In Tips and Techniques

The easiest way to keep the chill in your ice chest is to get a high quality ice chest. Generally something insulated, dry ice compatible, with a hard top lid that seals with a rubber lining. But that can also get expensive, and while there’s no substitute for high quality camping gear, there’s also a lot to be said for getting the most out of the gear you already have. So here are a few low cost tricks to keep your food safe, and your drinks cold for your picnic or week-long camping trip.

Pre-chill Everything

The night before your trip, put everything in the freezer or refrigerator that you plan on keeping in the ice chest. Freeze the meats and liquids so they can act as secondary ice packs, and if you’re putting snacks in there like chocolate or trail mix, you should at least refrigerate it.

Use Ice Blocks

A whole ice block takes a lot longer to melt than crushed or even cubed ice. It won’t be as cold as crushed ice, but the drinks will still be cold and it will keep the meat at safe temperatures. If you really need it super cold, refer to the dry ice or the salt tips below.

Seattle Sport Frost Pack

Seattle Sport Frost Pack

Pack Your Cooler Right

You should pack things in the reverse order you intend to use them, meaning the last things should go int first. But if you don’t plan that far ahead, here’s a quick guide:

  • Ice layer at the bottom.
  • Meats/heavy dinner foods
  • Snacks
  • Drinks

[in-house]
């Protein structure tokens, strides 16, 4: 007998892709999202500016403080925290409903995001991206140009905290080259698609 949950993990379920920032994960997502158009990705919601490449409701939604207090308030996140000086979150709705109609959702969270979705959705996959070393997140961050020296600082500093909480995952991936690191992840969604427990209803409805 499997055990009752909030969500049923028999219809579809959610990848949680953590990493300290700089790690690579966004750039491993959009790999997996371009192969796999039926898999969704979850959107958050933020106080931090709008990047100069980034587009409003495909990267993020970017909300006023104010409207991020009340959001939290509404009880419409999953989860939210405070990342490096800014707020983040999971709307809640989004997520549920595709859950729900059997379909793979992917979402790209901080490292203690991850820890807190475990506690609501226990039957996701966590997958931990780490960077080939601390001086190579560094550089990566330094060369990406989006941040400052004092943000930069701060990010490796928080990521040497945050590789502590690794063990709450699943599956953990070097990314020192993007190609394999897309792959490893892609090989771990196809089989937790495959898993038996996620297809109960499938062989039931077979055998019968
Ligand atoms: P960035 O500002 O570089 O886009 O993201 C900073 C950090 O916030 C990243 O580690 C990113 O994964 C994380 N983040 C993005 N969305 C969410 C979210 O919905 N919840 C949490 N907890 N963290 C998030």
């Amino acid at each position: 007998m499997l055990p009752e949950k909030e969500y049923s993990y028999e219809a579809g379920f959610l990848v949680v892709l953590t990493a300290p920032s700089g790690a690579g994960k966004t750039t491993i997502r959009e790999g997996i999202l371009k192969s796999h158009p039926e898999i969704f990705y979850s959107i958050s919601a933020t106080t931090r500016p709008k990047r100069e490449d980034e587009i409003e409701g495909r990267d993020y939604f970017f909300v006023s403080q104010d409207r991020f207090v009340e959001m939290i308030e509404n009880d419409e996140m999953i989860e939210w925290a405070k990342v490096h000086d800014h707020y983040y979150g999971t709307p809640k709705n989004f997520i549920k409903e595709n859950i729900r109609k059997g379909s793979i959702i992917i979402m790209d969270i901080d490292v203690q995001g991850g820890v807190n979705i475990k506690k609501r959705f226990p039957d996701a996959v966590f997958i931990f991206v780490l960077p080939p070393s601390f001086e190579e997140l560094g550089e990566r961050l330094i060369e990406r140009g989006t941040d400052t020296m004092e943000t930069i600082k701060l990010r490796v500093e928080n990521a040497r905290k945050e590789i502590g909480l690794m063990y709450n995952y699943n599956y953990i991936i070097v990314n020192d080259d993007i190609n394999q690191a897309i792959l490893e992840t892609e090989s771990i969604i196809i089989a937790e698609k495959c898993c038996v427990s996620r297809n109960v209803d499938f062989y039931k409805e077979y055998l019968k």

• Top ice layer (because cold air sinks)

If you want to get really fancy, you can try lining the drinks all around the edges, because water works as a pretty decent insulator. Just make sure they’re still in quick access so you can minimize the time you have the lid open to grab them.

Dry Ice

Dry ice can’t be stored like normal ice. It cracks plastic and burns flesh, so it’s a tricky material to handle. A lot of coolers come with special compartments or flaps for dry ice. If you have that kind of set up, your cooler should have plenty of chill for up to a week, if not more. If you don’t have a dry ice compatible cooler, and have no intention of dropping the cash to get one, here are a couple things you can try.

If you have a plastic cooler you can create a compartment for dry use using styrofoam slabs or steel racks placed at the bottom of the cooler. Just make sure the dry ice doesn’t make direct contact with anything, because by virtue of being incredibly cold, it can very destructive. The meat might get frostbite, and aluminum cans will be too cold for direct contact, not to mention your hand. We can not stress enough what terrible things that await the skin that touches dry ice.

The other consideration with dry ice is that it will actually freeze things on its own. That’s great for storage, but not ideal if it’s freezing the water you want to drink. One thing suggested by Desert USA is to have a separate cooler of dry ice surrounded by normal ice packs so you can actually replenish the ice in your food cooler.

Salt as Needed

Salt is a temporary fix. It technically makes ice colder, but it also breaks it down, so the ice melts faster. It’s great for getting drinks cold fast, or squeezing a little more juice out of your cooler at the end of your trip. But it’s not going to save your meat or anything. It’s a good trick for your last day when most of the perishables have been used and all you want is that melting iceberg sludge at the bottom to make your beer cold enough to drink. Just toss some salt in, mix it around, and enjoy in about ten minutes.

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